Posted on August 14th, 2014 by Rachel
There are due to be some amazing objects on display within our upcoming exhibit, The A-Mazing Mendes Cohen, one of which is the American flag Mendes made during his time in Egypt. The flag is an important part of our collection and has a great claim to fame, probably being the first American flag to be flown on the Nile. Though exciting that the flag will be on display throughout the duration of the exhibit, it was essential to undertake some conservation to ensure no damage comes to the flag.
Last week we had a visit from Michele Pagan, the textile conservator who is working on the flag. She has already done some great work, adding a new backing to the flag that is much lighter that what had been used previously. This layer will also act as a support to the fraying edges and will have a section sewn in to make display of the flag easier. Michele has also added a layer of red silk organza behind the red strips of the flag, giving back some of the color to the flag, without doing anything that could be potentially damaging.
Marvin Pinkert, Deborah Cardin and Michele Pagan with Mendes’ flag
At present the strongest area of the flag is the canton, the blue square, the fabric is in good condition and has lost little of the original color. In contrast the stars are starting to deteriorate, not surprising as they are only made with paper and attached with an adhesive. The stars are receiving some careful treatment from the conservator, a fine layer of silk organza is being sewn over the top of the stars, keeping them visible but offering a little extra support.. This approach is the simplest of the three options presented, but it is also the one which is least likely to prove problematic in the future.
One of the surprising things to hear from Michele was that this is possibly the most fragile flag on which she has ever worked, given that she worked on THE Star Spangled Banner, this is quite a statement! There are a number of reasons for this all of which relate to the conditions in which it was made. Mendes certainly didn’t plan to be making this flag prior to leaving America, it seems whilst travelling in Egypt his patriotism inspired him to create the flag. This means that unlike most flags of the time made of wool, Mendes had to make the most of what he had and so his flag is made of cotton.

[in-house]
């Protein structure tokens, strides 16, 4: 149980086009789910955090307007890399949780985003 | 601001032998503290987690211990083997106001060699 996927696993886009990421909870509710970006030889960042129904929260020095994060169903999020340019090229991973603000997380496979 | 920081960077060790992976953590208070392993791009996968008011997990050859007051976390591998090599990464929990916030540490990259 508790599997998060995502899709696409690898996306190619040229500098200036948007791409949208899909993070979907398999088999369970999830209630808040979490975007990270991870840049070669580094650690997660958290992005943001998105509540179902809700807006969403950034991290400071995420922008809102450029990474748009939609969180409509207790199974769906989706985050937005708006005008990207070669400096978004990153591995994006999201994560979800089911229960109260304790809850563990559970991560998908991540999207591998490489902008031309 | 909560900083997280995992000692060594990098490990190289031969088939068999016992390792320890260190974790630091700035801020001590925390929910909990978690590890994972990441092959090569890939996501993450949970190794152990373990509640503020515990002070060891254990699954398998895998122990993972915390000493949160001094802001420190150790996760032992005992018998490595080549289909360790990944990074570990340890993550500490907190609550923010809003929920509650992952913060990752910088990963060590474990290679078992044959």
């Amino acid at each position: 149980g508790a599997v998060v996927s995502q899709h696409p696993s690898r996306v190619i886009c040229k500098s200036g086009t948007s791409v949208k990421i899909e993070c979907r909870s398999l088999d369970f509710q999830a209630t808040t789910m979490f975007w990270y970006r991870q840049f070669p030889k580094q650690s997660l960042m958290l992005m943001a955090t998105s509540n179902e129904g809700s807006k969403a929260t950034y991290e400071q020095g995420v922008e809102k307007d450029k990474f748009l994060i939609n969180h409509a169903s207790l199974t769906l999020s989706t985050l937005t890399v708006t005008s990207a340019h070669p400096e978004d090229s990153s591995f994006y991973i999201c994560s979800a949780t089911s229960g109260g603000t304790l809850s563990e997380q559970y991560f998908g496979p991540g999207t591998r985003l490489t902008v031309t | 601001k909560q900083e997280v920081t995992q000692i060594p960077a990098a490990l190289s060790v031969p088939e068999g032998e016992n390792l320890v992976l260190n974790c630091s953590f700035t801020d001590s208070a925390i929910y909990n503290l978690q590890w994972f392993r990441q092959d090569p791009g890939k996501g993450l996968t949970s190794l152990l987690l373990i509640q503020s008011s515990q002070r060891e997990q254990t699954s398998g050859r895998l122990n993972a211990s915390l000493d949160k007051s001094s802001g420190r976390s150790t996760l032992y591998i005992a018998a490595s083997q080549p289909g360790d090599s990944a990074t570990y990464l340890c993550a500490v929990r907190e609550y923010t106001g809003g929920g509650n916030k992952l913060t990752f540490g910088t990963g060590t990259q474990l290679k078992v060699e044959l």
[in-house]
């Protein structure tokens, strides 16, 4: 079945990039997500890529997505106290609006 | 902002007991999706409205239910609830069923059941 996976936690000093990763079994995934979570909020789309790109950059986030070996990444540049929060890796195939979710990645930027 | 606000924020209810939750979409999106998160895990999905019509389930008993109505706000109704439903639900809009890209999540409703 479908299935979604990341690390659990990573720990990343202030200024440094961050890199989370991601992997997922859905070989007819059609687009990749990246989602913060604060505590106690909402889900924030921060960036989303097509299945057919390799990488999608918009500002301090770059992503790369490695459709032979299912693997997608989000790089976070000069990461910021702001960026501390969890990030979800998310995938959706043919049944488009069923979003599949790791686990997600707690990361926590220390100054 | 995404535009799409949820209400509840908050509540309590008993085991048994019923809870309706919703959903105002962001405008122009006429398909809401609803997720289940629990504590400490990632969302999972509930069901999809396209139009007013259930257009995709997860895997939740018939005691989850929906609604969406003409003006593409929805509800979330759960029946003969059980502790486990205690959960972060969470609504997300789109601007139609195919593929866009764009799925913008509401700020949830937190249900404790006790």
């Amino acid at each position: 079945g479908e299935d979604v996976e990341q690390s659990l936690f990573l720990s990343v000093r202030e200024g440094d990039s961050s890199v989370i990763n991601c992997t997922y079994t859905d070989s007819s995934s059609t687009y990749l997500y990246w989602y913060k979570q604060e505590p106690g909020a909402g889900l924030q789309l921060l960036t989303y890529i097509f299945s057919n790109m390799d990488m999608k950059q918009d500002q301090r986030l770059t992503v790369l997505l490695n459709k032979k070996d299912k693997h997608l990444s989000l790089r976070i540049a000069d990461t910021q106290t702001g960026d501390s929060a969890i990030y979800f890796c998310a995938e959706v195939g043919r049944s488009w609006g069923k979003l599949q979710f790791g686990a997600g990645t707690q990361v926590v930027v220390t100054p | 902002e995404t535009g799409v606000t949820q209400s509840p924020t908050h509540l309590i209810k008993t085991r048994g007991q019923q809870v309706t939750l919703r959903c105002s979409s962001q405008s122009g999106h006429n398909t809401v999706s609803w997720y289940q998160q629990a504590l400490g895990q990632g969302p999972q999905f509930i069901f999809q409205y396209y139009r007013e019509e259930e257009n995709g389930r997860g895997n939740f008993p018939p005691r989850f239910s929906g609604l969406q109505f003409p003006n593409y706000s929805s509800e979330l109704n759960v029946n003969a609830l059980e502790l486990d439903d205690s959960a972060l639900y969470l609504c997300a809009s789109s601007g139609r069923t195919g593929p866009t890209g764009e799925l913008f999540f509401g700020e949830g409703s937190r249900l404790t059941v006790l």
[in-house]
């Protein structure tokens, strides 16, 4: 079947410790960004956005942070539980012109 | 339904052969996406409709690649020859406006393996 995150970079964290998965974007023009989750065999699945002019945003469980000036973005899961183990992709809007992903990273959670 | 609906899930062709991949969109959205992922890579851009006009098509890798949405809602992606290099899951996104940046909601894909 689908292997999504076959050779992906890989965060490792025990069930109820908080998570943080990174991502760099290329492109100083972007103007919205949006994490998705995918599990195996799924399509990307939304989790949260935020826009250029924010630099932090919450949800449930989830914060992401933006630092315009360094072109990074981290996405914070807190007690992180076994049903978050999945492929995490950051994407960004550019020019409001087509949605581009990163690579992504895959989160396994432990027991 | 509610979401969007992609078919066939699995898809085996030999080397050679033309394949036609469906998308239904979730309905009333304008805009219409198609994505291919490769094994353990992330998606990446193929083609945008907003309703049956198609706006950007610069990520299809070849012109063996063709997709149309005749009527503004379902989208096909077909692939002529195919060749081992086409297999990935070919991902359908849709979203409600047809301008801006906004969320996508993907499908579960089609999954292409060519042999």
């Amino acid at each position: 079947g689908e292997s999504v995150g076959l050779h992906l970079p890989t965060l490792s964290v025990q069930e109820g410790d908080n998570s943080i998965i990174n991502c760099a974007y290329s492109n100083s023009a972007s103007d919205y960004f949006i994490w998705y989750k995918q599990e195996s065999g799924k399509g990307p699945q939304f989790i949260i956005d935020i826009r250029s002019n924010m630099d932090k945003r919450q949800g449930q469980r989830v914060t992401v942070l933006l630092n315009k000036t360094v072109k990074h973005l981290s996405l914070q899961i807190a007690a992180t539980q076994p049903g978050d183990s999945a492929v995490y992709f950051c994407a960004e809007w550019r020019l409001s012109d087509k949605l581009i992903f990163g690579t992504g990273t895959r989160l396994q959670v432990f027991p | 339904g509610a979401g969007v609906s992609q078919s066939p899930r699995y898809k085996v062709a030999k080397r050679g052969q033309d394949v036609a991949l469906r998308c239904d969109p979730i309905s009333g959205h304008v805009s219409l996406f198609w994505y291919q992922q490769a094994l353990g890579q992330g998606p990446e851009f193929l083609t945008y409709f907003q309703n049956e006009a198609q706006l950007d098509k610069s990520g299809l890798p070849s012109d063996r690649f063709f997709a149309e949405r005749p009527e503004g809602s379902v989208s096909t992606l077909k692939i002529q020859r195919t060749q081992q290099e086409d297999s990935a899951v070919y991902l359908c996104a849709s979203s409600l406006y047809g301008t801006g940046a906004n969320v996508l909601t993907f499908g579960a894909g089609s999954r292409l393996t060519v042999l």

The difference in the ways in which the materials have deteriorated comes from the quality of the cotton, the blue is of a higher thread count and was dyed prior to weaving helping it to retain its color. In contrast the red and white are of a lower thread count and it is probable that the dye was applied to the red after weaving resulting in its loss of color. We did wonder if perhaps Mendes had dyed the fabric himself, but based on this letter it seems not, dated May 3rd, 1832:
“10th day … Manfalout containing about 400 inhabitants – bazaars – apricots, cucumbers, apples (small) – purchased red, white and blue cotton to make a flag – returned on board and cut it out, my servant making it”
Packing the flag safely away again, ready for more conservation work.
The flag is a stunning piece so make sure you come and see the great work that has been done on the flag in The A-Mazing Mendes Cohen, opening September 14th 2014.
A blog post by Program Manager Trillion Attwood.
Posted on April 16th, 2014 by Rachel
Part of my role at the museum is to handle the reservations of one of our travelling exhibits, Jews on the Move: Baltimore and the Suburban Exodus, 1945 – 1968. The exhibit has been in storage for several months but is currently on display until April 14th at Beth Israel Synagogue.
In addition to displaying Jews on the Move, we also had an evening lecture there last week about some of the themes it highlights. The lecture, titled Jews on the move: A Conversation, was led by Dean Krimmel, a museum consultant who was a member of the team that developed the exhibit. The talk gathered a great audience and created a huge amount of conversation.